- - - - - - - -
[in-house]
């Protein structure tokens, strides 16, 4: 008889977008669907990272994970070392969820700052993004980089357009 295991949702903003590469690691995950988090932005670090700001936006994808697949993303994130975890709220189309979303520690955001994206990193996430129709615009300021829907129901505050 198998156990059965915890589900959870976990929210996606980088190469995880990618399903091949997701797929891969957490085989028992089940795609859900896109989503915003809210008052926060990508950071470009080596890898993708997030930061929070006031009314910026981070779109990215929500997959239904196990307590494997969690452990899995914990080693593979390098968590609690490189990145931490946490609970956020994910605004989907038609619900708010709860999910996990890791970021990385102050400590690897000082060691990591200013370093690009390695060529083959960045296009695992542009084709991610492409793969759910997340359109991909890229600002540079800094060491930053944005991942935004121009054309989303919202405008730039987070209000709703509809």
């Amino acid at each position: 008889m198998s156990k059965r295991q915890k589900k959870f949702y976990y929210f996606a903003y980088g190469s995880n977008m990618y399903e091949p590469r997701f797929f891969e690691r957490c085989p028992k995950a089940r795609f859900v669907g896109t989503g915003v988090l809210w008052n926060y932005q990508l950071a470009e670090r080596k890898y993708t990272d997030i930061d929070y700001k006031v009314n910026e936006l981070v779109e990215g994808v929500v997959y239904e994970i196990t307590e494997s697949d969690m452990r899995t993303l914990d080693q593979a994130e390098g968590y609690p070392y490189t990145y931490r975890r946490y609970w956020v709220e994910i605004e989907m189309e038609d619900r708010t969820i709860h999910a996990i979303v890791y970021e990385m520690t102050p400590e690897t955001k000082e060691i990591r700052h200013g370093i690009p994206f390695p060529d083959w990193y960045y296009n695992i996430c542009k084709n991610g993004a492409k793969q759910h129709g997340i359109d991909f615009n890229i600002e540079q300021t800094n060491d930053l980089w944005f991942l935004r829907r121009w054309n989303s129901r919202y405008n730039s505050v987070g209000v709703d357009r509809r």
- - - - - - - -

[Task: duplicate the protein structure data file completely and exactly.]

[in-house]
């Protein structure tokens, strides 16, 4: 008889977008669907990272994970070392969820700052993004980089357009 295991949702903003590469690691995950988090932005670090700001936006994808697949993303994130975890709220189309979303520690955001994206990193996430129709615009300021829907129901505050 198998156990059965915890589900959870976990929210996606980088190469995880990618399903091949997701797929891969957490085989028992089940795609859900896109989503915003809210008052926060990508950071470009080596890898993708997030930061929070006031009314910026981070779109990215929500997959239904196990307590494997969690452990899995914990080693593979390098968590609690490189990145931490946490609970956020994910605004989907038609619900708010709860999910996990890791970021990385102050400590690897000082060691990591200013370093690009390695060529083959960045296009695992542009084709991610492409793969759910997340359109991909890229600002540079800094060491930053944005991942935004121009054309989303919202405008730039987070209000709703509809």
């Amino acid at each position: 008889m198998s156990k059965r295991q915890k589900k959870f949702y976990y929210f996606a903003y980088g190469s995880n977008m990618y399903e091949p590469r997701f797929f891969e690691r957490c085989p028992k995950a089940r795609f859900v669907g896109t989503g915003v988090l809210w008052n926060y932005q990508l950071a470009e670090r080596k890898y993708t990272d997030i930061d929070y700001k006031v009314n910026e936006l981070v779109e990215g994808v929500v997959y239904e994970i196990t307590e494997s697949d969690m452990r899995t993303l914990d080693q593979a994130e390098g968590y609690p070392y490189t990145y931490r975890r946490y609970w956020v709220e994910i605004e989907m189309e038609d619900r708010t969820i709860h999910a996990i979303v890791y970021e990385m520690t102050p400590e690897t955001k000082e060691i990591r700052h200013g370093i690009p994206f390695p060529d083959w990193y960045y296009n695992i996430c542009k084709n991610g993004a492409k793969q759910h129709g997340i359109d991909f615009n890229i600002e540079q300021t800094n060491d930053l980089w944005f991942l935004r829907r121009w054309n989303s129901r919202y405008n730039s505050v987070g209000v709703d357009r509809r």